Making Your Own Wine
is a jolly good idea and something you will look back gladly upon as time well spent as the ambulance drives you away to your final destination.
Well, unless you happen to own your vineyard (in which case you are already doing it), it really isn't. Oh yes, it sounds so romantic, wandering amongst the vines, caressing the growing fruit, waving away the odd invading insect and then at the end of summer pulling out those trusty old scissors to snip away at the ripe bunches of grapes, inhaling the heady smell of the juice as the mound builds up in the barrels before friends and neighbours arrive from all over to crush them barefoot whilst having a party, and then the months of wandering through your cellar where the miracle of fermentation is hard at work before at last you open a tap, draw a small glass, inhale deeply and start planning your speech at the awards ceremony.
The reality is that you agonise about irrigation, about late frosts, about disease and infestations. When you finally get the harvest in it has to be crushed and liquidised and pasteurised and stuck in huge metal kegs for a few months before going off for testing and blending at an industrial bottling site, and then you get to taste it and it is sour, thin and acidic and then begins the long tedious process of trying to shift a few bottles of the stuff before it all goes vinegary, the bank calls in its mortgage and when you finally sign on at the Job Centre and tell them your last job was as a winemaker you get a hollow laugh and asked if you are any good at working in a call centre.
|Even a small producer needs|
at least this size vineyard.
|This is the stuff you need|
to make wine.
It's actually hard work to make a decent wine. Mrs. Commuter and I have had a number of holidays recently in the great wine regions of France and Italy hearing about it at first hand. Small producers live on the edge of ruin - one bad harvest and it can all be over. And obviously, if this is something on your bucket list, then, by definition, you must be an amazingly small producer.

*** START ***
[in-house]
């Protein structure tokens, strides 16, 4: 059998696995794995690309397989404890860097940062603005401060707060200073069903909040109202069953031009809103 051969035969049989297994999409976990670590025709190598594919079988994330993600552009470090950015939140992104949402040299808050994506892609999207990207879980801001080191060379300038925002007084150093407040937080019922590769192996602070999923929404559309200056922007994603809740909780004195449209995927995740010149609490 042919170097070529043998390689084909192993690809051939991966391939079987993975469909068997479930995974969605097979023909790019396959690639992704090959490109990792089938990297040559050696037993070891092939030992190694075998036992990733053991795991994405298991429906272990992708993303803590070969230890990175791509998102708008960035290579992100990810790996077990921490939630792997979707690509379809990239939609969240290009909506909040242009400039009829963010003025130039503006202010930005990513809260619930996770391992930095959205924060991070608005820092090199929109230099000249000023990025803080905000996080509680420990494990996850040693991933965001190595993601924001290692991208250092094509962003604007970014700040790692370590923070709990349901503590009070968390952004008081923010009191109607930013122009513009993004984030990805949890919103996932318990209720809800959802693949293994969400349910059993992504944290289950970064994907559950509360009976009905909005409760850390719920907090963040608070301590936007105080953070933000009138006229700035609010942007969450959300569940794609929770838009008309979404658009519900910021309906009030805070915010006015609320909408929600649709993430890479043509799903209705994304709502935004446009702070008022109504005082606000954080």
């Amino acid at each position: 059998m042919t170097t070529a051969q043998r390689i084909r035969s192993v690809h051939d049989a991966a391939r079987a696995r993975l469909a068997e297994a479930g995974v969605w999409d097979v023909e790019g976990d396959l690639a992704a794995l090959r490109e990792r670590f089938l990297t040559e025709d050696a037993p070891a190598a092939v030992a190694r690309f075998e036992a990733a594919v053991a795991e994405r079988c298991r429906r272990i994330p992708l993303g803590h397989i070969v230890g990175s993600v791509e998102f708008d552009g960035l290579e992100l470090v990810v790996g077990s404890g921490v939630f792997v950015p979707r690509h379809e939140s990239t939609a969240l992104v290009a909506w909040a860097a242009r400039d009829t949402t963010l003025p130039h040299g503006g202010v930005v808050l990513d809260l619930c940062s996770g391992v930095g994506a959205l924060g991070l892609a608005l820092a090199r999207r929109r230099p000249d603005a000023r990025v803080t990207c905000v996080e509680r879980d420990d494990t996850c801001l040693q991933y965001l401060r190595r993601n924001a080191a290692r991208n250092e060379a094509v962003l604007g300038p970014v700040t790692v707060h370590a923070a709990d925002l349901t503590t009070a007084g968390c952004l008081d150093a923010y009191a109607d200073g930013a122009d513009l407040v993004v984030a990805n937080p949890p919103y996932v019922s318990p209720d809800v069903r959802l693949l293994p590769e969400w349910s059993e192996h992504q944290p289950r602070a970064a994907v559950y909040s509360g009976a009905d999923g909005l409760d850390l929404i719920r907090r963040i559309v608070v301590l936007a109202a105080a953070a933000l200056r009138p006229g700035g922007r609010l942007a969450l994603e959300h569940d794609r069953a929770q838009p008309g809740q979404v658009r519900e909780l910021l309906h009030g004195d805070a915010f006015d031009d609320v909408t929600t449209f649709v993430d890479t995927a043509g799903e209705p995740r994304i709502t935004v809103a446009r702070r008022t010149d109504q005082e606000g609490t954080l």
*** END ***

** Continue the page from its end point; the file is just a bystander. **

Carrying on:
Of course, if your ambition is to make just one measly bottle of alcoholic grape juice on which you can proudly stick a hand-lettered label so that you can produce it at Christmas to impress your parents, ("Very nice, dear" says your mother loyally "But I think I'd rather have some of your lovely chlorinated tap water, if you don't mind") then go ahead, plant a few vines in the back garden and have the pleasure of watching them wither. In any case it takes several years before a vine is capable of bearing decent fruit. By then you'll be so fed up of the endless watering and weeding, and always worrying about an overnight frost, that the first taste of your wine will stick like rancid cola in your gullet. "I spent all that effort for this? For this??" you will say incredulously and your partner will nod solemnly and sigh, you know that sigh, the one that means "The penny has finally dropped, we could have had some decent roses by now like I always wanted".
I am not going to make my own wine or any other form of drink. There's loads of the stuff in the shops at very reasonable prices and I don't get to knacker my knees.